"Building and running Delphi for .NET projects using DLite" by Martin Binder

By: Martin Binder

Abstract: The Delphi for .NET preview included with Delphi 7 gives us an excellent peek at the .NET world from the Delphi point of view. This article shows you how to use DLite to help you build, verify and run your Delphi for .NET projects.

Delphi 7 purchasers are privy to a sneak peek at the Delphi for .NET preview compiler, included as a separate CD in the Delphi 7 box. This preview, as outlined in John Kaster's article, gives us access to the Delphi for .NET command-line compiler (DCCIL.exe). This allows us to, in a manner similar to DCC32.exe, compile Delphi for .NET projects from an MS-DOS command-line. Creating these project is left as an exercise for you, the reader, although the new Delphi for .NET Preview Samples web page has some excellent examples. The current release of DLite, the Delphi "Lite" editor, now supports using the Delphi for .NET preview compiler to create and build your .NET projects, all in a familiar GUI environment.

Configuring DLite to use the Delphi for .NET preview

Before running DLite, ensure that both Delphi 7 and the Delphi for .NET preview are installed on your machine. Run DLite, then choose the Environment Options selection from the Tools menu. The Compiler combo box should list "Delphi for .NET Preview" as one of its items. Selecting this item will also cause an "Advanced..." button to be displayed.

Pressing the Advanced button displays the "Advanced Delphi for .NET Preview Setup" screen.

This screen allows you to configure different aspects of the .NET support in DLite. Here you can specify any additional command-line parameters to pass to DCCIL when DLite invokes it. You can also configure the location of PEVerify.exe, and any additional command-line parameters to pass to it. Configuring this allows you to verify your .NET executables directly from the DLite IDE. Finally, you can configure where Reflector.exe is located. As mentioned in John Kaster's article on the Delphi for .NET preview, Reflector is an excellent .NET class browser written by Lutz Roeder. If properly configured, DLite can load your .NET executable into an invoked instance of Reflector for analysis.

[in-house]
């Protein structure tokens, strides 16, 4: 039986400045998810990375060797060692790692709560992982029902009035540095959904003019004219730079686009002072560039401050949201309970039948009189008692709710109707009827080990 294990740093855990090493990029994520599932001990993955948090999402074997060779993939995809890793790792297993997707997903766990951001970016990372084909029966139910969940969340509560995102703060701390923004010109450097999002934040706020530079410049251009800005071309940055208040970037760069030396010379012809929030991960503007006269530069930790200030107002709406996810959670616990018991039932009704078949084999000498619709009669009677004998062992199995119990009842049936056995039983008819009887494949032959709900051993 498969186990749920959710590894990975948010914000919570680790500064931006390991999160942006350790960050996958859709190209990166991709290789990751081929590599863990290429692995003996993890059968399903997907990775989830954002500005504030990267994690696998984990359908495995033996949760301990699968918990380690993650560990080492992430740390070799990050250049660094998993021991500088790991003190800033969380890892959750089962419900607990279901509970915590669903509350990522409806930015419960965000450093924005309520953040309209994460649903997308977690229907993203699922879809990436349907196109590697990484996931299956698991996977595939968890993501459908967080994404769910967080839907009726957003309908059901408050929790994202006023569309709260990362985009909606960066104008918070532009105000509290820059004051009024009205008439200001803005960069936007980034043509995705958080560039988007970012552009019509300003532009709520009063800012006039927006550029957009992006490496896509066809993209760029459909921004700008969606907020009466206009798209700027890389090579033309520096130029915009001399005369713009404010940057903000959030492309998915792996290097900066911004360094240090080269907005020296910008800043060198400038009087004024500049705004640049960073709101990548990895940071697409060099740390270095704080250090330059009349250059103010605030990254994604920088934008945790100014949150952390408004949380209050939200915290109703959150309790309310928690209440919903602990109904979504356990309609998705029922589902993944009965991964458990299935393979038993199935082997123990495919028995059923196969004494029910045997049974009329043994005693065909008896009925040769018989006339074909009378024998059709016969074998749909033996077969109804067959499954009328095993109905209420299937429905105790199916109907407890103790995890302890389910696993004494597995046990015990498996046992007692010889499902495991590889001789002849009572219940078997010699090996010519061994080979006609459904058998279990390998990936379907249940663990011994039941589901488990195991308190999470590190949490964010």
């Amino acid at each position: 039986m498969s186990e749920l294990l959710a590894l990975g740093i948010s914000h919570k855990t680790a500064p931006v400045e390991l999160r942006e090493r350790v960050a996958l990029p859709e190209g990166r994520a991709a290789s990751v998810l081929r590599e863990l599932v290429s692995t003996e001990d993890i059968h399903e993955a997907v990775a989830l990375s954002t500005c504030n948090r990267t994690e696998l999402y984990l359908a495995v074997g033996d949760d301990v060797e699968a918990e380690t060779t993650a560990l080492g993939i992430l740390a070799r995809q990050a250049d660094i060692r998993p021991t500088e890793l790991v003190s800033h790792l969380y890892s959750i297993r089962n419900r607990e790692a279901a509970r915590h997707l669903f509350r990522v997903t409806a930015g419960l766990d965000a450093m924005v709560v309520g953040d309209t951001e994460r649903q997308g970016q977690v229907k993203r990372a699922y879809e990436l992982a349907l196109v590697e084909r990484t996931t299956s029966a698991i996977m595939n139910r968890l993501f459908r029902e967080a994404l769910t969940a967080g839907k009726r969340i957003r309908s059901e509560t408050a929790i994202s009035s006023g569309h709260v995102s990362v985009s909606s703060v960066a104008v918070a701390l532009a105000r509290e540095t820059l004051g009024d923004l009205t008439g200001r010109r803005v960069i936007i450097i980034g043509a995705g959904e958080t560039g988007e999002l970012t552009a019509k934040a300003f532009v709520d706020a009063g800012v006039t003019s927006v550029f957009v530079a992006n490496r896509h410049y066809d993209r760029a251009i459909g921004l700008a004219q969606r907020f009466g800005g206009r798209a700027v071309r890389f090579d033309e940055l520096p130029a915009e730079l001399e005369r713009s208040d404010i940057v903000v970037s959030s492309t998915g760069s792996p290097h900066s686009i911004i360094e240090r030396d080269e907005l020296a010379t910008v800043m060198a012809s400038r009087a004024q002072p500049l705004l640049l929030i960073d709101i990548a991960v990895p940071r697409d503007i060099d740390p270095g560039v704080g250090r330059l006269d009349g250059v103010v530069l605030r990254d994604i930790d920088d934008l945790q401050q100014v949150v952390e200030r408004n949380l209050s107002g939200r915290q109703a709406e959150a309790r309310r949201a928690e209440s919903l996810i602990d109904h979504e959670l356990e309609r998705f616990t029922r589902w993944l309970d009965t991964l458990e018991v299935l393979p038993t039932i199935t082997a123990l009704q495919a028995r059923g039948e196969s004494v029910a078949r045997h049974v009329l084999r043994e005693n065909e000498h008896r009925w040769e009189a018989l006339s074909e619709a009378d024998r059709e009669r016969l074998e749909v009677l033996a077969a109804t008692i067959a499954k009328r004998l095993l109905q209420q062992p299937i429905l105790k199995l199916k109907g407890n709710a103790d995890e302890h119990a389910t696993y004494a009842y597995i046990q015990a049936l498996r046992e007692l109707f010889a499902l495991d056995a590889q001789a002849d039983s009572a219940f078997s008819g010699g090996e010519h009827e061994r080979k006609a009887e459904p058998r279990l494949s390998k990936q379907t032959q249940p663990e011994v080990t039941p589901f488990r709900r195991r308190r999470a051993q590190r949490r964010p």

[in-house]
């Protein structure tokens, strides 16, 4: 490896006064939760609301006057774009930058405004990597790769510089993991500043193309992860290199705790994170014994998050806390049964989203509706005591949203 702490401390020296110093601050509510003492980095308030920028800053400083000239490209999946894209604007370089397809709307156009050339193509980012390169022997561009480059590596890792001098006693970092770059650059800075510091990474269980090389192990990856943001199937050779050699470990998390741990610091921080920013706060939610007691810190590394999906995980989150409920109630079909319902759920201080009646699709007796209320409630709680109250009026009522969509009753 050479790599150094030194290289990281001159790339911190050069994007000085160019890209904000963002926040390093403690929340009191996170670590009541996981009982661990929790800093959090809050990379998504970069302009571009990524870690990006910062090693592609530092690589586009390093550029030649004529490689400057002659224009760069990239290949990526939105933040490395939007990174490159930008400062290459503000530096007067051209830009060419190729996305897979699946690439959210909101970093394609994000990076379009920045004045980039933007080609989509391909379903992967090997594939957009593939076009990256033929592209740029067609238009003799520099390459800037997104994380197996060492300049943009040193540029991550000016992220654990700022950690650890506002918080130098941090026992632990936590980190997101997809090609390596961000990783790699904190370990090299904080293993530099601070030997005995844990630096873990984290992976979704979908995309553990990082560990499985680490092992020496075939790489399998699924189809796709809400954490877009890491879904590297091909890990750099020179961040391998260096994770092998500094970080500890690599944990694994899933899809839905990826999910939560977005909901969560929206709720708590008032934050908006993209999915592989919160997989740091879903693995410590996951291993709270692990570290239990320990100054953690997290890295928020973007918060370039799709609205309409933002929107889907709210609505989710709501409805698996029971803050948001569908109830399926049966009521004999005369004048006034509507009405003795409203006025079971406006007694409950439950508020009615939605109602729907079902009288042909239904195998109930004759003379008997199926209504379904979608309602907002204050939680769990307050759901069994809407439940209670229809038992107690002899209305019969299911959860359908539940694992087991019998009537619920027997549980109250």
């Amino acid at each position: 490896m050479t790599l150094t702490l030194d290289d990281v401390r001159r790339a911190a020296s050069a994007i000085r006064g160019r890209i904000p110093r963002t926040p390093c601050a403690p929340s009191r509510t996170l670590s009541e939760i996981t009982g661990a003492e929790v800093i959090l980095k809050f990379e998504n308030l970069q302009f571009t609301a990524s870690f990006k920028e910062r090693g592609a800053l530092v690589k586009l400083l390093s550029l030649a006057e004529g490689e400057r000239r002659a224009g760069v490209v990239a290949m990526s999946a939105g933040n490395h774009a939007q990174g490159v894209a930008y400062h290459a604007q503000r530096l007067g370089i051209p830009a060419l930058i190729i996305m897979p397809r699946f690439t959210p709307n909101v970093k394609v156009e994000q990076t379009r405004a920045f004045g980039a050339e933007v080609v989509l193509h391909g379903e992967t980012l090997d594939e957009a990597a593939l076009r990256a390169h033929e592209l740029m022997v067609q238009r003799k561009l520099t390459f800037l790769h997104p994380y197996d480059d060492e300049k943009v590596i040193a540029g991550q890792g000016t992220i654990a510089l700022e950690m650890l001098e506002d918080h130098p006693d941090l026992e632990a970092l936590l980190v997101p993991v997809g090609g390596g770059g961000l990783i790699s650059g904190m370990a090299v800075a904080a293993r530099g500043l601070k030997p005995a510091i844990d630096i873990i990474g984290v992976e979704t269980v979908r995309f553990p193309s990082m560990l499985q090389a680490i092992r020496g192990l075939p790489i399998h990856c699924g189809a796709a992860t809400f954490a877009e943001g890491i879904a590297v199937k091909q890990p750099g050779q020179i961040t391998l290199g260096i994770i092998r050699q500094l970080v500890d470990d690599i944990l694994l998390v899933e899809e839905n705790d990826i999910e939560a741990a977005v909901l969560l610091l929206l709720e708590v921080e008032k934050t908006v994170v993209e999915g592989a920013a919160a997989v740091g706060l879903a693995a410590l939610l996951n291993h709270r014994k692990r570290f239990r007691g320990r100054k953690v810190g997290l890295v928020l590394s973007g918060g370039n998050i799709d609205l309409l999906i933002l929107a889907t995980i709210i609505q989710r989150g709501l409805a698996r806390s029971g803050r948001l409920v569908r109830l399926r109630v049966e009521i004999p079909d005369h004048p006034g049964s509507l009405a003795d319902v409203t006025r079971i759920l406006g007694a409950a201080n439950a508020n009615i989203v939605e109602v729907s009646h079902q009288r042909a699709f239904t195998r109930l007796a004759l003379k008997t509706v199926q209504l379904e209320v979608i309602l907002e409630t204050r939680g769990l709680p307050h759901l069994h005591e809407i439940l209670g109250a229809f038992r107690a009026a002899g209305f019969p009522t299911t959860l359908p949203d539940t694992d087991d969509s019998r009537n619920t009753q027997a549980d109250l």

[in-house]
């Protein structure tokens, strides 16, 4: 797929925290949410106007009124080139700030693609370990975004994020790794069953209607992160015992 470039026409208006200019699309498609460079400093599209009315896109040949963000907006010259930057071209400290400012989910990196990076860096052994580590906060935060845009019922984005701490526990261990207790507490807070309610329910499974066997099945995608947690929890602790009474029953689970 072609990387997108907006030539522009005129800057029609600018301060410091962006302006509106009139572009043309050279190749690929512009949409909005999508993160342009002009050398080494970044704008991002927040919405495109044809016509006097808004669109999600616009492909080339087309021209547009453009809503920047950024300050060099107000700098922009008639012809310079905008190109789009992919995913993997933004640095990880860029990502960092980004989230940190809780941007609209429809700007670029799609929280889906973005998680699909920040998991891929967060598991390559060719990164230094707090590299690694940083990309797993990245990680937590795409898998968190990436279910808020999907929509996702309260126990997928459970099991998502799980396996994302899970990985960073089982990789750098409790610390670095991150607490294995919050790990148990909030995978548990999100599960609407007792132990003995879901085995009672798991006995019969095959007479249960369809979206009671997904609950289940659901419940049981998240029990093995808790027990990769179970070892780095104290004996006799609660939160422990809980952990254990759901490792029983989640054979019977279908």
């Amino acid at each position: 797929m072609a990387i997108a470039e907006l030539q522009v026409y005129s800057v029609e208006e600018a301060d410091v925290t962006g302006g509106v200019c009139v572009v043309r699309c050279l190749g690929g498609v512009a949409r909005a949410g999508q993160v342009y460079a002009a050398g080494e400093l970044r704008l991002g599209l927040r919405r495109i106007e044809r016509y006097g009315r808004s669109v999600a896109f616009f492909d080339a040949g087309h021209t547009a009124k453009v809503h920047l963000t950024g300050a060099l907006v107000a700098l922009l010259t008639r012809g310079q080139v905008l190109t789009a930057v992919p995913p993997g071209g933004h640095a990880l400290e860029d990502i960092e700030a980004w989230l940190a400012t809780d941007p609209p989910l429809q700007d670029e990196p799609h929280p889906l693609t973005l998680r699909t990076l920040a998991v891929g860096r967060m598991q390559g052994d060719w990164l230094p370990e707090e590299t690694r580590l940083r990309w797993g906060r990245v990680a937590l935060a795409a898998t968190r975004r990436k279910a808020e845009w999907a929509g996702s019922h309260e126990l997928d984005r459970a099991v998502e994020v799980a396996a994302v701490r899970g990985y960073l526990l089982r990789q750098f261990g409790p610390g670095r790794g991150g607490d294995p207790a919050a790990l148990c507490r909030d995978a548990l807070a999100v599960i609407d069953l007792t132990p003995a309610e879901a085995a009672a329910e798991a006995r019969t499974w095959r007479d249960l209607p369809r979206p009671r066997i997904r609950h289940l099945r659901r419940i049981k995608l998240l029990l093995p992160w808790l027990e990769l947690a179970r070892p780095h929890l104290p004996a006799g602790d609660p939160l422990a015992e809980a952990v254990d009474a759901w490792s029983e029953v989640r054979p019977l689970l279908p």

Compiling and verifying your .NET projects

Once the compiler has been properly configured, it's time to build your .NET project. As an example, we will work with Borland's ConvertIt sample downloaded from the .NET samples web page. To correctly compile the ConvertIt sample project, you will need to remove the "experimental;" tag from the beginning of Borland.Vcl.Controls.pas. Once you have removed this tag, simply load and build the project as you would any Delphi project.

That's it! Now you can verify your project using PEVerify, simply by pressing Shift+Ctrl+P, or by selecting the "Verify with PEVerify" option from the Project menu. The output from PEVerify will be displayed in the Compiler results window.

You can also bring up your newly built .NET executable in Reflector by pressing Shift+Ctrl+L, or by selecting the "Open Executable in Reflector" option from the Project menu.

Finally, you can now run the .NET application, displaying our favorite temperature converter. 

About the Author

Martin Binder is the founder of Software by Martin, a company dedicated to providing quality tools and components to the Delphi community. He is proud to be a Borland Technology partner and spends most of his spare time dedicated to Delphi. For more information on DLite or the WallCalendar component, you can contact Martin at info@softwarebymartin.com, or visit his Web site at www.softwarebymartin.com.


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